Columnist image
Noah Zivitz

Managing Editor, BNN Bloomberg


The United Kingdom has taken a giant leap toward making Brexit a reality, as voters handed Boris Johnson a majority mandate in yesterday’s general election. So the stage is set for the U.K. to separate from the European Union at the end of January before the difficult task of negotiating future economic relations with the bloc begins. Beyond the continental considerations, we’ll explore the implications for Canada’s trade ties with the U.K. (and for Canadian companies that are on the ground in London) and U.S. President Donald Trump’s next big trade target, as he intimated in a tweet this morning.


Still no official word on the “BIG DEAL” that Trump said was “VERY close” yesterday morning. Reports indicate the president has given a green light for the agreement that would avert Sunday’s scheduled escalation in tariff rates and potentially also reduce existing levies. For its part, China is said to have agreed to ramp up purchases of U.S. agricultural products. Still though, nothing has been formally confirmed by either country.


In some ways, it’s old news for us considering David George-Cosh’s scoop a couple weeks ago. Doug Ford’s government is abandoning the lottery-based licensing system that left the province with only a couple dozen stores and created headaches for the country’s licensed producers (and investors). Starting in January, an open application system will take effect that will initially result in 20 new store authorizations per month as of April, and ultimately allow licensees to operate up to 75 stores.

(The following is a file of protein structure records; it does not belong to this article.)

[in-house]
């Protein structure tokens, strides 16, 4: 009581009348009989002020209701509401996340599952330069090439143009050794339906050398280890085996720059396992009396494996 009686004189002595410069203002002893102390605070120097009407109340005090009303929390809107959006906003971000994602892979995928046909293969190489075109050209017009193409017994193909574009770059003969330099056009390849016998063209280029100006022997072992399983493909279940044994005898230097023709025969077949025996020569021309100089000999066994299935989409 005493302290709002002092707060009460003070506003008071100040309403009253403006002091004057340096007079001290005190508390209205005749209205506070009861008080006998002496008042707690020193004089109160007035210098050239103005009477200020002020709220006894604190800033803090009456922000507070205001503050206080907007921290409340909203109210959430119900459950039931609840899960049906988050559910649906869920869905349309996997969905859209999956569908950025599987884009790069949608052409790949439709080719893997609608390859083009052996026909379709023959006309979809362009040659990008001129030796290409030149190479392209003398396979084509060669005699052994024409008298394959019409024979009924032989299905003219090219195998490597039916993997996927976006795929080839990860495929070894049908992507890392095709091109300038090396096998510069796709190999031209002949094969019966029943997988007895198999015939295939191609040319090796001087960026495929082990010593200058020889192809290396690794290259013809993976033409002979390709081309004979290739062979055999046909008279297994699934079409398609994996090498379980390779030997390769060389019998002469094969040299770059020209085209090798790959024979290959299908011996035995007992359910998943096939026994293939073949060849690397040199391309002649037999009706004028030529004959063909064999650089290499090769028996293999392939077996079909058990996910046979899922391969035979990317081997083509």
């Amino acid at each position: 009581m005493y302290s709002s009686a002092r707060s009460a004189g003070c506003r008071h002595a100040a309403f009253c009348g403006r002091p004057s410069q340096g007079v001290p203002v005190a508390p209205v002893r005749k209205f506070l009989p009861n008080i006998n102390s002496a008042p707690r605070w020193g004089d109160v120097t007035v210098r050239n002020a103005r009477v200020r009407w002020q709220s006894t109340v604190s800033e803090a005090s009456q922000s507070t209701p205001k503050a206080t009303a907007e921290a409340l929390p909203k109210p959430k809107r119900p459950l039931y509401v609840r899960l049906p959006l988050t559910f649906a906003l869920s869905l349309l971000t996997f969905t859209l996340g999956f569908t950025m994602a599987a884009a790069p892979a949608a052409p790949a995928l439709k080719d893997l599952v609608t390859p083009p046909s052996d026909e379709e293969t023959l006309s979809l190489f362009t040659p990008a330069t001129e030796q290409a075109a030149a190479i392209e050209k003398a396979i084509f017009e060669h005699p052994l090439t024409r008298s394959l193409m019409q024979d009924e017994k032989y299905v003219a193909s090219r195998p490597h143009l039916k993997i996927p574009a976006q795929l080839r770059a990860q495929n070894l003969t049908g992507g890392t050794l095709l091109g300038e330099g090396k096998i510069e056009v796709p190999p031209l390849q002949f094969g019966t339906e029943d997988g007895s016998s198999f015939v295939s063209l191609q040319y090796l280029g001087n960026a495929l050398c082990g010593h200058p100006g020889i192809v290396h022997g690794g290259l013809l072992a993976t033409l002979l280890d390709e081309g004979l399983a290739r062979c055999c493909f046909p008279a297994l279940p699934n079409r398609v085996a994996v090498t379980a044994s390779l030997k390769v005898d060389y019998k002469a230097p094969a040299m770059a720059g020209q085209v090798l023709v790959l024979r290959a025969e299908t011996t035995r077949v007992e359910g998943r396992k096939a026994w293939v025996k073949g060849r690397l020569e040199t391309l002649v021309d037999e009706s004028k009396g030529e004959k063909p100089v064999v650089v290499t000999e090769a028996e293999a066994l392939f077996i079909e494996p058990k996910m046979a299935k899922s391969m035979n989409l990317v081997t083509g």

Big overhaul announced by the Power group of companies this morning. In short: Power Financial shares are being swapped for Power Corp. shares (and a small dividend) in a move that will do away with the dual holding company structure, pending all necessary approvals. In conjunction, Paul Desmarais Jr. and Andre Desmarais are planning to step down as co-CEOs of the parent company, with current Power Financial CEO Jeffrey Orr poised to become sole chief executive of the conglomerate. Power Corp says it’s expecting significant cost savings as a result and is planning to raise its quarterly dividend 10 per cent. 


-Credit Suisse’s Canadian banks analyst, Mike Rizvanovic, says he’s “more concerned” about the outlook for the country’s banks on the back of fourth-quarter earnings season. As a result, he downgraded Scotia to Neutral and upgraded RBC to Outperform (citing its relative advantage thanks to scale).

-West Texas Intermediate oil traded at US$60.00 per barrel this morning for the first time since September.

-Bloomberg is reporting a big block trade of 2.6 million Lululemon shares yesterday was a full exit by Advent, one of the apparel maker’s top shareholders.


-Notable earnings: U.S. retail sales

-Notable data: Canadian national balance sheet and financial flow accounts

-9:00 a.m. ET: Canadian Transportation Agency Chair Scott Streiner and Transport Minister Marc Garneau launch final provisions off Air Passenger Protection Regulations at Ottawa International Airport

-10:00 a.m. ET: Volkswagen appears before Ontario Court in Toronto re. charges of violating Canadian Environmental Protection Act

-11:00 a.m. ET: Ontario Securities Commission hearing re. Catalyst Capital-HBC

-11:00 a.m. ET: Trans Mountain President Ian Anderson among speakers at Greater Vancouver Board of Trade hosts Energy Forum

-2:00 p.m. ET: Prime Minister Justin Trudeau and Deputy Prime Minister Chrystia Freeland meeting with Quebec Premier Francois Legault in Montreal

Every morning BNN Bloomberg's Managing Editor Noah Zivitz writes a ‘chase note’ to BNN Bloomberg's editorial staff listing the stories and events that will be in the spotlight that day. Have it delivered to your inbox before the trading day begins by heading to